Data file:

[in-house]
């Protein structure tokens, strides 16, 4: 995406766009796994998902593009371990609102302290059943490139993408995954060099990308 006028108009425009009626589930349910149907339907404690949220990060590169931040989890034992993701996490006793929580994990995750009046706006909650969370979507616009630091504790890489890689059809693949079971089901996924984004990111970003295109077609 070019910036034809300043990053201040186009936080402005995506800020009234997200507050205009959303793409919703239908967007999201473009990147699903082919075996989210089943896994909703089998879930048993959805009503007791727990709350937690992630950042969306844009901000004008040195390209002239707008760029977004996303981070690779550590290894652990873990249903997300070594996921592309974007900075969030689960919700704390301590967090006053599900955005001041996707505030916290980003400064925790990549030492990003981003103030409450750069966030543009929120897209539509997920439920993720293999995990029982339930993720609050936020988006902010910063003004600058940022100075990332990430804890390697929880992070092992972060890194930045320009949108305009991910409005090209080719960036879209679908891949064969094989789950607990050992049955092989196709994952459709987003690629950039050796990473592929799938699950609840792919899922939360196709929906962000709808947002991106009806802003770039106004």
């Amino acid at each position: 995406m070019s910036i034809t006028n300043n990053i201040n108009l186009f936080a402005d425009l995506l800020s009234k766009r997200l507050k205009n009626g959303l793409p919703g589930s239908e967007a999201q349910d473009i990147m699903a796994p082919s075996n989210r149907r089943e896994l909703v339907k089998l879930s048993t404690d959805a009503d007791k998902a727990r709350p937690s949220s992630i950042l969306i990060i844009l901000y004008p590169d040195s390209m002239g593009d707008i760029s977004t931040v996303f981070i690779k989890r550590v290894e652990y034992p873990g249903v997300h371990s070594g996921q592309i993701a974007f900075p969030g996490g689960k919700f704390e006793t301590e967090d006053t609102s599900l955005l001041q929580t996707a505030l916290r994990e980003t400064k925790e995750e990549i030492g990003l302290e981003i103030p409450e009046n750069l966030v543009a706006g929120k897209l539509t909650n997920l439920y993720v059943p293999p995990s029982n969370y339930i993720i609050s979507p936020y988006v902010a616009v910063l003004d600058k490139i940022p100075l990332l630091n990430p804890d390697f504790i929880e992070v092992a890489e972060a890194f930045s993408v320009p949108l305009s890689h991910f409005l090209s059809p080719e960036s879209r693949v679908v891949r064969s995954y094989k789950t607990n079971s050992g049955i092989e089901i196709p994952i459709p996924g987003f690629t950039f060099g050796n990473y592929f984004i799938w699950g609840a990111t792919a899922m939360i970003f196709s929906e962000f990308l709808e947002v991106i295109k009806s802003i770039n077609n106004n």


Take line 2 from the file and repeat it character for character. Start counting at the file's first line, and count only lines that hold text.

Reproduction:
């Protein structure tokens, strides 16, 4: 995406766009796994998902593009371990609102302290059943490139993408995954060099990308 006028108009425009009626589930349910149907339907404690949220990060590169931040989890034992993701996490006793929580994990995750009046706006909650969370979507616009630091504790890489890689059809693949079971089901996924984004990111970003295109077609 070019910036034809300043990053201040186009936080402005995506800020009234997200507050205009959303793409919703239908967007999201473009990147699903082919075996989210089943896994909703089998879930048993959805009503007791727990709350937690992630950042969306844009901000004008040195390209002239707008760029977004996303981070690779550590290894652990873990249903997300070594996921592309974007900075969030689960919700704390301590967090006053599900955005001041996707505030916290980003400064925790990549030492990003981003103030409450750069966030543009929120897209539509997920439920993720293999995990029982339930993720609050936020988006902010910063003004600058940022100075990332990430804890390697929880992070092992972060890194930045320009949108305009991910409005090209080719960036879209679908891949064969094989789950607990050992049955092989196709994952459709987003690629950039050796990473592929799938699950609840792919899922939360196709929906962000709808947002991106009806802003770039106004």